I can not speak about other societies but when it comes to Egypt, I do not think that Muslims in general view Christians in Egypt as a "colonial danger". Some of them are, and some Egyptian Muslim might see all Christians as a colonial danger. But I do not think that this is a position adopted by the majority of Muslims. Personally and speaking: I will never consider Egyptian Christians as a colonial danger. Christians are a genuine part of Egypt, its history, and culture. Moreover, I totally agree that it is absolutely unjustified to hold all Egyptian Christians responsible for the behavior of a few. Just like Christians would be wrong if they hold all Muslims responsible for the behavior of few extremist Muslims.

Let me say something here about Abd al-Nasir's expulsion of Europeans from Egypt. I think -and many others do- that this was totally a wrong decision. I never met an Egyptian today -who was an adult during Abd al-Nasir's time- who supports this decision. My parents and grandparents all have good memories about Italians and Greeks who worked and lived in Egypt. My grandparents even used to praise their British teachers. I also think that Egyptians view Greeks who lived in Egypt during and before Naser with special favor. This is quite evident in the media, I have never watched a movie -old or new- that gave a negative image of Greeks (or Italians, excluding King Faruq's famous Italian friend Polly) who lived in Egypt before the 1960s.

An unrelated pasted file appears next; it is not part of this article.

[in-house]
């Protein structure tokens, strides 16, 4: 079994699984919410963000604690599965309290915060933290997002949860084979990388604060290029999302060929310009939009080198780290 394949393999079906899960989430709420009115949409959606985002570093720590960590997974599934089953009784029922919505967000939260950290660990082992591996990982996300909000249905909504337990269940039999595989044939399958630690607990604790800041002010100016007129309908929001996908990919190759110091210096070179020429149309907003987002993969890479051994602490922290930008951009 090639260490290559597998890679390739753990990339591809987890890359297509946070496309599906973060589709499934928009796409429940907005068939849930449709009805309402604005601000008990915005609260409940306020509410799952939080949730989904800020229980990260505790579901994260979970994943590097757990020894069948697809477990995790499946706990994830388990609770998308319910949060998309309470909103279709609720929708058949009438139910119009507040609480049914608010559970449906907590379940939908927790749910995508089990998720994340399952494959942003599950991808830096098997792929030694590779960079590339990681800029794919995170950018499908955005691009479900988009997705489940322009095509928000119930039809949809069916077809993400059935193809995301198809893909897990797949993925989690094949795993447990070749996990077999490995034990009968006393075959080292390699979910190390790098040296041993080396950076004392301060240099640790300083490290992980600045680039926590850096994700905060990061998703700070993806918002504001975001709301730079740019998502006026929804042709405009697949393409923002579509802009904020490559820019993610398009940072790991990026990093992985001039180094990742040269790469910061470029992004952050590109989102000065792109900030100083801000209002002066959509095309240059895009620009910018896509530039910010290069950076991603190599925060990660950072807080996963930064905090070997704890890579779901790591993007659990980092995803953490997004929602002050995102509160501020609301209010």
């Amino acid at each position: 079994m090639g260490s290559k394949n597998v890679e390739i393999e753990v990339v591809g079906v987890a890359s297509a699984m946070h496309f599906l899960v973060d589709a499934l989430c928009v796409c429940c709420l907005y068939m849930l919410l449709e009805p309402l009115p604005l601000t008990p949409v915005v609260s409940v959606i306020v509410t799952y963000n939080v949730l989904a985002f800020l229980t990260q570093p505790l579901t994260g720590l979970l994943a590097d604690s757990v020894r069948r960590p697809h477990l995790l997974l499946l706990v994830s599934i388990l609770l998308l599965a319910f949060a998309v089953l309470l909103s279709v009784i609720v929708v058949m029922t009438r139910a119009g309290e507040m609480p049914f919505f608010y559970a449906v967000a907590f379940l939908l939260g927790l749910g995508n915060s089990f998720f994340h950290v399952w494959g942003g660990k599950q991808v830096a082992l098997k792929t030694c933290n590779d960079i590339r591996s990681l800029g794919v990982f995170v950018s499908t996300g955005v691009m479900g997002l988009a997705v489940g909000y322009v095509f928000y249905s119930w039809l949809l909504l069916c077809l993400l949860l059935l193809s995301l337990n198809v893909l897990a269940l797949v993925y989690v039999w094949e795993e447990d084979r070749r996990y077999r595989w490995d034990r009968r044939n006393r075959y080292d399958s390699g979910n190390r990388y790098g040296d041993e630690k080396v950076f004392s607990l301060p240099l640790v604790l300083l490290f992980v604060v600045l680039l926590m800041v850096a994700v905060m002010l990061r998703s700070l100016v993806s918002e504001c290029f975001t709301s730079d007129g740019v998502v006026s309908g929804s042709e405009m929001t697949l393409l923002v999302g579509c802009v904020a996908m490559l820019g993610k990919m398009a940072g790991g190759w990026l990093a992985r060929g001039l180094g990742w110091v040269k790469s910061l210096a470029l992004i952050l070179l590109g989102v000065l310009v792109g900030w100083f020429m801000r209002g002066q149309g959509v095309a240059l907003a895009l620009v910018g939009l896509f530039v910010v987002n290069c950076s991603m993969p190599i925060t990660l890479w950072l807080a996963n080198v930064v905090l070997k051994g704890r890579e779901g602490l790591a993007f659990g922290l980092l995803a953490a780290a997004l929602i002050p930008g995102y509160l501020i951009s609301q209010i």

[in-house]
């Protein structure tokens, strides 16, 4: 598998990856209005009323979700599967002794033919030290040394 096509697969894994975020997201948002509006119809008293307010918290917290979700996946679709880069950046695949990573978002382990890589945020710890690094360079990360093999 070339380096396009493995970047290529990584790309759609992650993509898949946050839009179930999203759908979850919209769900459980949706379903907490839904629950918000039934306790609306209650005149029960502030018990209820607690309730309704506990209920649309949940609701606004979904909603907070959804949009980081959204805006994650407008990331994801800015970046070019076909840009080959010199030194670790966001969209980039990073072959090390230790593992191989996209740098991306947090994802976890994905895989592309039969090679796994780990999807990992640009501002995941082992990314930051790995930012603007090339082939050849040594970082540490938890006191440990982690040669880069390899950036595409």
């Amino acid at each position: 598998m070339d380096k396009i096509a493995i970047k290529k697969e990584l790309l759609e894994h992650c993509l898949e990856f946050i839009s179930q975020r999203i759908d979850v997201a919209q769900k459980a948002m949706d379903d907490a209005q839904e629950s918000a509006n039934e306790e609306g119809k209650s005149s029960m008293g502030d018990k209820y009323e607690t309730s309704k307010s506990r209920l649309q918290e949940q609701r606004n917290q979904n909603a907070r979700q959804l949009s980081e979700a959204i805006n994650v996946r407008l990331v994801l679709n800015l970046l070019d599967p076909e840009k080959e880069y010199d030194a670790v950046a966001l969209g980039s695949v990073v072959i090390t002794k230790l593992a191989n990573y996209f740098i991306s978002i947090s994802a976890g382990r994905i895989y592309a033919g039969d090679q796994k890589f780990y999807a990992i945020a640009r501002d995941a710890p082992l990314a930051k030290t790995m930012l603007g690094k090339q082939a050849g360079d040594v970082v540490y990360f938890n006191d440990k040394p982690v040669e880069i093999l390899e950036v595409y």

A union between the northern and the southern shores of the Mediterranean; this sounds like a very interesting idea that deserves discussion and studying. I think the Greeks share more with the Turks than they share with the Danish or the Dutch. And the Spanish share more with the Moroccans than what they share with the Czech or the Belgians. No body ever predicted the fall of Ben Ali and Mubarak so we must uplift the ceilings of our dreams now and allow more imaginations, more things now seem possible.

Μ.Α.A.R.


http://dinatomirmigi.blogspot.com